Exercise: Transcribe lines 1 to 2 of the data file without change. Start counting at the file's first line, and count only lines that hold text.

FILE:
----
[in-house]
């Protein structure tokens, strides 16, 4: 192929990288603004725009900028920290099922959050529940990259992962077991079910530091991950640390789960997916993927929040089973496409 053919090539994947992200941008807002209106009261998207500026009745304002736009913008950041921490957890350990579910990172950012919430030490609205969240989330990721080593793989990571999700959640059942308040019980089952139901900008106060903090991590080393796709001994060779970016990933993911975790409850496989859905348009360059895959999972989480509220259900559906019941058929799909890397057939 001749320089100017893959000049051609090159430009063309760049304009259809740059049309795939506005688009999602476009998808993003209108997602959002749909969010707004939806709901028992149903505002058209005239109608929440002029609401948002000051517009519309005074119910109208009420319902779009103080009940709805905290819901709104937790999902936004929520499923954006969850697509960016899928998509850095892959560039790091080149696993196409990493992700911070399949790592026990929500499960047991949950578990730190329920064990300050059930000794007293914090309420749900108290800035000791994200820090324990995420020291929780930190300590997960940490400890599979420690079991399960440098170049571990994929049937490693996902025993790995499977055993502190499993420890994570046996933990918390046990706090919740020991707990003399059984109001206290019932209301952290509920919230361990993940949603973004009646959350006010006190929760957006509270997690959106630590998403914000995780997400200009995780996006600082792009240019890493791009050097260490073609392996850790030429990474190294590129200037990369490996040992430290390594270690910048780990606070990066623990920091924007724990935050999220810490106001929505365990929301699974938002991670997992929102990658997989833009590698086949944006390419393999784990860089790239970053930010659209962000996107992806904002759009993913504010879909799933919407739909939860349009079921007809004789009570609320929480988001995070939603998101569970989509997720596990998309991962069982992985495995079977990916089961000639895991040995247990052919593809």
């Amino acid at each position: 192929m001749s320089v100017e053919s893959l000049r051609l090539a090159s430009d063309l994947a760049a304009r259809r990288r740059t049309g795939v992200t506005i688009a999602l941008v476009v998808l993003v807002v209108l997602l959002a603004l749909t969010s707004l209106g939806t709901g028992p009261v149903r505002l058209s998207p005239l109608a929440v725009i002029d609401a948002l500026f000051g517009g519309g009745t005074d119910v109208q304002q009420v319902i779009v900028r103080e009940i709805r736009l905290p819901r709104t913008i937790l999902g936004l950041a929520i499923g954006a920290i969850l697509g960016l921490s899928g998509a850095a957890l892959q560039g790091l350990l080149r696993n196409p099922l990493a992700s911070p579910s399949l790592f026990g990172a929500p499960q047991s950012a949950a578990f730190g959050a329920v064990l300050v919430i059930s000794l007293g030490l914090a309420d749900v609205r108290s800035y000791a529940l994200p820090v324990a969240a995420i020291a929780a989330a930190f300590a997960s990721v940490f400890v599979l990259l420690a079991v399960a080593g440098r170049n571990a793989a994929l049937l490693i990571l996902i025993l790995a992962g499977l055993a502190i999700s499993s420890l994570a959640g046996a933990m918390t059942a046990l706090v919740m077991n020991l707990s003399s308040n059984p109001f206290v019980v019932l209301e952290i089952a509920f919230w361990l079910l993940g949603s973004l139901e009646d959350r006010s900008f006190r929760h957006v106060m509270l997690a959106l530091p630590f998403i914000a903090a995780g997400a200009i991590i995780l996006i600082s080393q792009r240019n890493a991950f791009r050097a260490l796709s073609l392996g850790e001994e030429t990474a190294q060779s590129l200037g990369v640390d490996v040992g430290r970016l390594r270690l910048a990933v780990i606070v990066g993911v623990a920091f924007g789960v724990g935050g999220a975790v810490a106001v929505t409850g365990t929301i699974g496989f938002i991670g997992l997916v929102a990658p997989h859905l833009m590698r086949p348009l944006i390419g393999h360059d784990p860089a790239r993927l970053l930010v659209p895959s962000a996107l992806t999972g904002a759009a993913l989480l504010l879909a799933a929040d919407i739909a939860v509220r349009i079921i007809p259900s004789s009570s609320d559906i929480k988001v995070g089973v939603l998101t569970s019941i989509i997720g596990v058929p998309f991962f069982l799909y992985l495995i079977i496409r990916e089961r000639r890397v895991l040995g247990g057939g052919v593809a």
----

[in-house]
């Protein structure tokens, strides 16, 4: 192929990288603004725009900028920290099922959050529940990259992962077991079910530091991950640390789960997916993927929040089973496409 053919090539994947992200941008807002209106009261998207500026009745304002736009913008950041921490957890350990579910990172950012919430030490609205969240989330990721080593793989990571999700959640059942308040019980089952139901900008106060903090991590080393796709001994060779970016990933993911975790409850496989859905348009360059895959999972989480509220259900559906019941058929799909890397057939 001749320089100017893959000049051609090159430009063309760049304009259809740059049309795939506005688009999602476009998808993003209108997602959002749909969010707004939806709901028992149903505002058209005239109608929440002029609401948002000051517009519309005074119910109208009420319902779009103080009940709805905290819901709104937790999902936004929520499923954006969850697509960016899928998509850095892959560039790091080149696993196409990493992700911070399949790592026990929500499960047991949950578990730190329920064990300050059930000794007293914090309420749900108290800035000791994200820090324990995420020291929780930190300590997960940490400890599979420690079991399960440098170049571990994929049937490693996902025993790995499977055993502190499993420890994570046996933990918390046990706090919740020991707990003399059984109001206290019932209301952290509920919230361990993940949603973004009646959350006010006190929760957006509270997690959106630590998403914000995780997400200009995780996006600082792009240019890493791009050097260490073609392996850790030429990474190294590129200037990369490996040992430290390594270690910048780990606070990066623990920091924007724990935050999220810490106001929505365990929301699974938002991670997992929102990658997989833009590698086949944006390419393999784990860089790239970053930010659209962000996107992806904002759009993913504010879909799933919407739909939860349009079921007809004789009570609320929480988001995070939603998101569970989509997720596990998309991962069982992985495995079977990916089961000639895991040995247990052919593809």